Delhi: Airlines told to operate in day to airports witnessing fog
Delhi airport during the upcoming fog season, Airports Authority of India (AAI) has recommended airlines to change slots and operate to airports expected to witness fog only between 10am and 4pm.delhi Updated: Nov 12, 2017 19:16 IST
To reduce chaos at Delhi airport during the upcoming fog season, Airports Authority of India (AAI) has recommended airlines to change slots and operate to airports expected to witness fog only between 10am and 4pm.
From the last Sunday of October, airlines operate under winter schedule and AAI has asked to prepare a subset ‘profile schedule’, which they can implement for two months only.
“For instance, if an airline is operating to Patna from Delhi at 6am and another flight to Ahmedabad at 10:30am, they can swap the slots as Ahmedabad does not witness low visibility. Since, flights can take off from Delhi airport in low visibility, the destination point should be an airport where fog is not expected,” said Guruprasad Mohapatra, AAI chairman.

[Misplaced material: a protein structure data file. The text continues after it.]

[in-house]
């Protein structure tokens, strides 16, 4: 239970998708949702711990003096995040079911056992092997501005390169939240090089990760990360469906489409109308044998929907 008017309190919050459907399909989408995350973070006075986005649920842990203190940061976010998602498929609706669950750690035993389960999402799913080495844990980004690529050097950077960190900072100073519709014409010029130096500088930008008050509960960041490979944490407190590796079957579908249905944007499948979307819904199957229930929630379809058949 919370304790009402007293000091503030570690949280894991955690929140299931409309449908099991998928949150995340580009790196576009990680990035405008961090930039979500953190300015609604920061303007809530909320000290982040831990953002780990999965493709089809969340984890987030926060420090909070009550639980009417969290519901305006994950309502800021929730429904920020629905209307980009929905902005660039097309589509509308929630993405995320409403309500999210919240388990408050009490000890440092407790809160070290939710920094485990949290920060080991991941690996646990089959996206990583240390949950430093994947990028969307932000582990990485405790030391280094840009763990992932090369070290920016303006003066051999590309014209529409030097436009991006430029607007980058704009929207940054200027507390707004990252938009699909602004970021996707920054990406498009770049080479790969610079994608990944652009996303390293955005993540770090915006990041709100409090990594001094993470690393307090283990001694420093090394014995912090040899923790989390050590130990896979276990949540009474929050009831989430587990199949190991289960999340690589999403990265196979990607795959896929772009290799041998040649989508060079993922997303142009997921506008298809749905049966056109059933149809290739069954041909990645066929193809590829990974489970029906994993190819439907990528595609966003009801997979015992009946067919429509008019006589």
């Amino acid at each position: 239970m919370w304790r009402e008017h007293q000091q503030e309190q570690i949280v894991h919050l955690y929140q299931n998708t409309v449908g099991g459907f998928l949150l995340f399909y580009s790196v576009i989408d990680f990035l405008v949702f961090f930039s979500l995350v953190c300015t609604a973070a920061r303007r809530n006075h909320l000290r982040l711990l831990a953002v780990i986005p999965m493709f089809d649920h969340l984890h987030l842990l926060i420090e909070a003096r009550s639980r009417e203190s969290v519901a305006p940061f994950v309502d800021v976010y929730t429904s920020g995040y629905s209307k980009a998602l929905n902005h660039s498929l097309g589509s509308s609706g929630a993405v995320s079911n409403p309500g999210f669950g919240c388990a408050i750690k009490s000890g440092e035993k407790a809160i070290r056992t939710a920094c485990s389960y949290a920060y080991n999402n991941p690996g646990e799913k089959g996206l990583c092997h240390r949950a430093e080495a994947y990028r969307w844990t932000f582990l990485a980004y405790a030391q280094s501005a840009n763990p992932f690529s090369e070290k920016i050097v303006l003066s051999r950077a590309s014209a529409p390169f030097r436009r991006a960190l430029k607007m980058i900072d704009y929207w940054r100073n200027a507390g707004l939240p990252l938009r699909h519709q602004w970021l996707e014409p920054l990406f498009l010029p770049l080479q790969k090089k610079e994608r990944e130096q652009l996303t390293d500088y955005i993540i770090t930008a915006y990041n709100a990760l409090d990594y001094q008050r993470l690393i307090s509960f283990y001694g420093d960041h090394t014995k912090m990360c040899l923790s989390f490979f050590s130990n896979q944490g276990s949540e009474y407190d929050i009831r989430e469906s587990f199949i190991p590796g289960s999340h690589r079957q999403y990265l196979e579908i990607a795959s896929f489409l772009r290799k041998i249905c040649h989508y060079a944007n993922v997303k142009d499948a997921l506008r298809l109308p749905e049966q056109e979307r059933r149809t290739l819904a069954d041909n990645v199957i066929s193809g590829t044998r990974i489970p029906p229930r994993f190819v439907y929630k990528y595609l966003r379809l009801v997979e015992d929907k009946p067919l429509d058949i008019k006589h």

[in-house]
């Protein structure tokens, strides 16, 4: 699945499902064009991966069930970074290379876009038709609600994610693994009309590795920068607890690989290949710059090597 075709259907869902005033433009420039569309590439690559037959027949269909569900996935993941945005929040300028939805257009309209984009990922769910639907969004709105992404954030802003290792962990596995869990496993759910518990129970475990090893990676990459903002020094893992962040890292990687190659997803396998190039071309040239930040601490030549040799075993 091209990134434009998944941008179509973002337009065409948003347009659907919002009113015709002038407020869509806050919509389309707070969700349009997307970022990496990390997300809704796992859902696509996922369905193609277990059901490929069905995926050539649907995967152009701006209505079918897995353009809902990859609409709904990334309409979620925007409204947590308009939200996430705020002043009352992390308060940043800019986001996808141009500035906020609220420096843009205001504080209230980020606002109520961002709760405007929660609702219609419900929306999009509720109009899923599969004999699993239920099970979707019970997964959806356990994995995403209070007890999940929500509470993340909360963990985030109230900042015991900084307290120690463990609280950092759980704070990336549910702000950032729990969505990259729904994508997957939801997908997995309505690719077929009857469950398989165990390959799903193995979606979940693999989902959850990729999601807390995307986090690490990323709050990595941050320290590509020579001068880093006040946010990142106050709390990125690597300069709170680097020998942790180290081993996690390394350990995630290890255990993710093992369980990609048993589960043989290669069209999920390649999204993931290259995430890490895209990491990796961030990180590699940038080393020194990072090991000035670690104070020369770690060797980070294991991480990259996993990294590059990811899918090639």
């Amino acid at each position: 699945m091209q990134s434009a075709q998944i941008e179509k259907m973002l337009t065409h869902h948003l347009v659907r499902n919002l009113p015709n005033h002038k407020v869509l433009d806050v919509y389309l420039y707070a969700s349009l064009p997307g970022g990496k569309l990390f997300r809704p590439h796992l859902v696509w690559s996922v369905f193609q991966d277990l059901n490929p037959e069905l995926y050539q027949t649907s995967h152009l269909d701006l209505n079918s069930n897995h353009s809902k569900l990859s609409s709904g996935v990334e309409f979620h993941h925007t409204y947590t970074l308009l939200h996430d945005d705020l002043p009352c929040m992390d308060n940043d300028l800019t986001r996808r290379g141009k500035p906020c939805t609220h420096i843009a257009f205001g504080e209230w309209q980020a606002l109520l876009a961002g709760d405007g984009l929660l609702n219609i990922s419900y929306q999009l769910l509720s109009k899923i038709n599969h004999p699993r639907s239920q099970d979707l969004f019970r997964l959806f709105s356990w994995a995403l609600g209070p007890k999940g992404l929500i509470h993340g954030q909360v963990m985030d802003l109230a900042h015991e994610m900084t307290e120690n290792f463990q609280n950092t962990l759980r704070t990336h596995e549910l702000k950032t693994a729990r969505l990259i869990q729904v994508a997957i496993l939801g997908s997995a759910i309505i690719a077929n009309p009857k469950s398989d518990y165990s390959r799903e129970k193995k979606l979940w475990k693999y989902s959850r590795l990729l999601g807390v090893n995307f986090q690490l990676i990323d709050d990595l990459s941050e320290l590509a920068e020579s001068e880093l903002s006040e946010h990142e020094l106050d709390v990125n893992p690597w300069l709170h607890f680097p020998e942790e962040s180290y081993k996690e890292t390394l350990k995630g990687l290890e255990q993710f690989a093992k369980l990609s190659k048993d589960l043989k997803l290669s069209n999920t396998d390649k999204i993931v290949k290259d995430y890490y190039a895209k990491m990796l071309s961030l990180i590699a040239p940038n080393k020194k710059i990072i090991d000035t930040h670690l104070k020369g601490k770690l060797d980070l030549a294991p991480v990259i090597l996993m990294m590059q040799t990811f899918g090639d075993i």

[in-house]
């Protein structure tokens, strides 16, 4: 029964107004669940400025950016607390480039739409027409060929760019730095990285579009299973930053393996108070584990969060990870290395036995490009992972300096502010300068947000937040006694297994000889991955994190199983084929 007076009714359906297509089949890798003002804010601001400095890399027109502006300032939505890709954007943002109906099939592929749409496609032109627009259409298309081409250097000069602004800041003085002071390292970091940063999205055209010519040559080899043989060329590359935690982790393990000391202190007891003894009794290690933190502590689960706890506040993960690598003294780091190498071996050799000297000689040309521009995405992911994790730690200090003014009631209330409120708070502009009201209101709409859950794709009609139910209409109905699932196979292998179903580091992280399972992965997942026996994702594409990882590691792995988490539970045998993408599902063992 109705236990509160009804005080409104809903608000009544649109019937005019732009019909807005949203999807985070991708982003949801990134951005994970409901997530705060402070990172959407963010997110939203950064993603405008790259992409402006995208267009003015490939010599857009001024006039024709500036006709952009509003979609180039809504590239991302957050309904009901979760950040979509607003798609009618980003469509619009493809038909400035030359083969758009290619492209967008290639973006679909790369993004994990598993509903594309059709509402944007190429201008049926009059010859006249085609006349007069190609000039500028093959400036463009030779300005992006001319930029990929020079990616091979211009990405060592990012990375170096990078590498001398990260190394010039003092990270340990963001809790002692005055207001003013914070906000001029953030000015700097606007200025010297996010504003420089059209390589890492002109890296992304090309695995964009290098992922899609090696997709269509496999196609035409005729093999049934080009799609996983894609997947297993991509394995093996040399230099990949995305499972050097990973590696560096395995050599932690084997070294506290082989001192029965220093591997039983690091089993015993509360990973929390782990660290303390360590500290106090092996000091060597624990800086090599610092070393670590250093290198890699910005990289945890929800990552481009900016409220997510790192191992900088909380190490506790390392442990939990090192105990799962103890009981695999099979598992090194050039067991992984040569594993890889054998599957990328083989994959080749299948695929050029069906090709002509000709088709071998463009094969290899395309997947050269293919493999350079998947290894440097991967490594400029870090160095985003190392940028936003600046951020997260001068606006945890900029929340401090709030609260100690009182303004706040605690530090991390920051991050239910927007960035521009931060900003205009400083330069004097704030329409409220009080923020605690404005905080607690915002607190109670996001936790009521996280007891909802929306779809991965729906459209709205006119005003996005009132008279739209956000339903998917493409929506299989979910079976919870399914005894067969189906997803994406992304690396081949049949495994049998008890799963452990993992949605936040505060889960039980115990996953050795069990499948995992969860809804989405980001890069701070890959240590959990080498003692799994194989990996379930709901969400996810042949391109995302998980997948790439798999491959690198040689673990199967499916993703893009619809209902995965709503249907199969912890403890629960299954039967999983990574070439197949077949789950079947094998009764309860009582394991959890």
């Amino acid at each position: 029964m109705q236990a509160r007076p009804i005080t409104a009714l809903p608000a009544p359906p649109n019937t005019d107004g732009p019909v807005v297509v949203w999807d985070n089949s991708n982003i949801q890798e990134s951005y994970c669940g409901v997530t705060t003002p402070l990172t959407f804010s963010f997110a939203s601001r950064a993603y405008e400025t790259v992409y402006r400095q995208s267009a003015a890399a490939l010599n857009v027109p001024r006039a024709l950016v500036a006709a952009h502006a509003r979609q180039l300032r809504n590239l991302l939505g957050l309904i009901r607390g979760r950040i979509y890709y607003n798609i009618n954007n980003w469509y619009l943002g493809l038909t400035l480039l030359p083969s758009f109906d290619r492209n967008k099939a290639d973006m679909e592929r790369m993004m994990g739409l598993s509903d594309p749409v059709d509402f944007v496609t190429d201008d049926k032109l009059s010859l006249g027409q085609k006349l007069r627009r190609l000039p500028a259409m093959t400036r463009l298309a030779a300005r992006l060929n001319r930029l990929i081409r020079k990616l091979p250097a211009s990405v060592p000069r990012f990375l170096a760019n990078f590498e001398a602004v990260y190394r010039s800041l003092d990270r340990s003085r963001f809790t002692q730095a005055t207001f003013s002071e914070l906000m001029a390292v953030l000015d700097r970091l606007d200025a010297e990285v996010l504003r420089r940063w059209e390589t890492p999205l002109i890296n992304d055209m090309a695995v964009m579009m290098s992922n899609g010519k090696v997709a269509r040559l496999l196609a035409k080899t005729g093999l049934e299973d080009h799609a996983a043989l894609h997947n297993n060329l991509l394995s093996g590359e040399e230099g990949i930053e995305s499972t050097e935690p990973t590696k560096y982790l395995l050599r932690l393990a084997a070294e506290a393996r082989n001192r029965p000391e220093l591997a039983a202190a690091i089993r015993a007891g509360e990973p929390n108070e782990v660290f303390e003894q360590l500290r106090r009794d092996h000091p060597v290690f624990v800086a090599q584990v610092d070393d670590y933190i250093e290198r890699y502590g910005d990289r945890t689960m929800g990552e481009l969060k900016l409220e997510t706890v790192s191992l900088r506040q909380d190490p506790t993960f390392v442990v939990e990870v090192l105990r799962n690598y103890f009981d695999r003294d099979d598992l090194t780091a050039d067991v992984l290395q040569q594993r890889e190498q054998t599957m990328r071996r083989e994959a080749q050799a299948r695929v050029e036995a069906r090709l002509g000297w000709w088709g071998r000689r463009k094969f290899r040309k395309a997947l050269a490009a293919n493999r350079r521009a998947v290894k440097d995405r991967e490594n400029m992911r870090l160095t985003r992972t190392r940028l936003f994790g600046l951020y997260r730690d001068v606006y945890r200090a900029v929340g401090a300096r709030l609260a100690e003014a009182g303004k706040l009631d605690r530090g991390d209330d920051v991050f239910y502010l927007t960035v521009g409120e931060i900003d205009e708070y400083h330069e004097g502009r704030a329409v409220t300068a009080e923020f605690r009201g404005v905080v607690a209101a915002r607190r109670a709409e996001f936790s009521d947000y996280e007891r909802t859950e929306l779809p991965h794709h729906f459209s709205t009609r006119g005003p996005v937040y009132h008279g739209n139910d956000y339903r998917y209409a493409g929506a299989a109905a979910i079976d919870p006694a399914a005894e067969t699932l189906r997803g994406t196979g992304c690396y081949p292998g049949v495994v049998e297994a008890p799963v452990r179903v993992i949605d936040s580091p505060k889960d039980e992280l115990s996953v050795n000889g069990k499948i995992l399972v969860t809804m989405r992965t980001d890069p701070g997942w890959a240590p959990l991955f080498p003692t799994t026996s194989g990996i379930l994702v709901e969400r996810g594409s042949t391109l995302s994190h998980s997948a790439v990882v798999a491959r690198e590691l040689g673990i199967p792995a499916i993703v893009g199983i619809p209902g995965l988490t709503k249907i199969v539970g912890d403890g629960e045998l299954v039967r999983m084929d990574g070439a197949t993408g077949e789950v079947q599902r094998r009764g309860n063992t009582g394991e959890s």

In foggy conditions, airports and aircraft use sophisticated landing systems with pilots trained to deal with low visibility, known as Category-III or CAT-III.
“There are guidelines already in place which says that the aircraft which are not CAT-III compliant should not come before 10am and after 4pm. We have analysed last year’s figures and found that the disruptions were less and between 10am and 4pm, and almost no flights were affected. By adopting the profile schedule, we can accommodate more than 100 slots,” he added.
The Indira Gandhi International Airport in New Delhi, which recorded 55 million passengers last year, has a long runway and equipment to assist instrument landing systems in extreme low visibility.
Apart from Delhi, Kolkata, Jaipur, Lucknow and Amritsar are equipped to handle low visibility operations.
The AAI has also asked the airlines to follow the time schedule as the Air Traffic Controller has been asked to give priority to landings.
“If your scheduled time is 10am and you are coming at 9:30am or 10:30am, you will not get the priority to land. We call it ‘block time’ and currently only 35% of airlines are following block time. We would like it to go to 100%,” said an AAI officer.
The proposals are in discussion stage and aviation ministry is likely to take a call soon.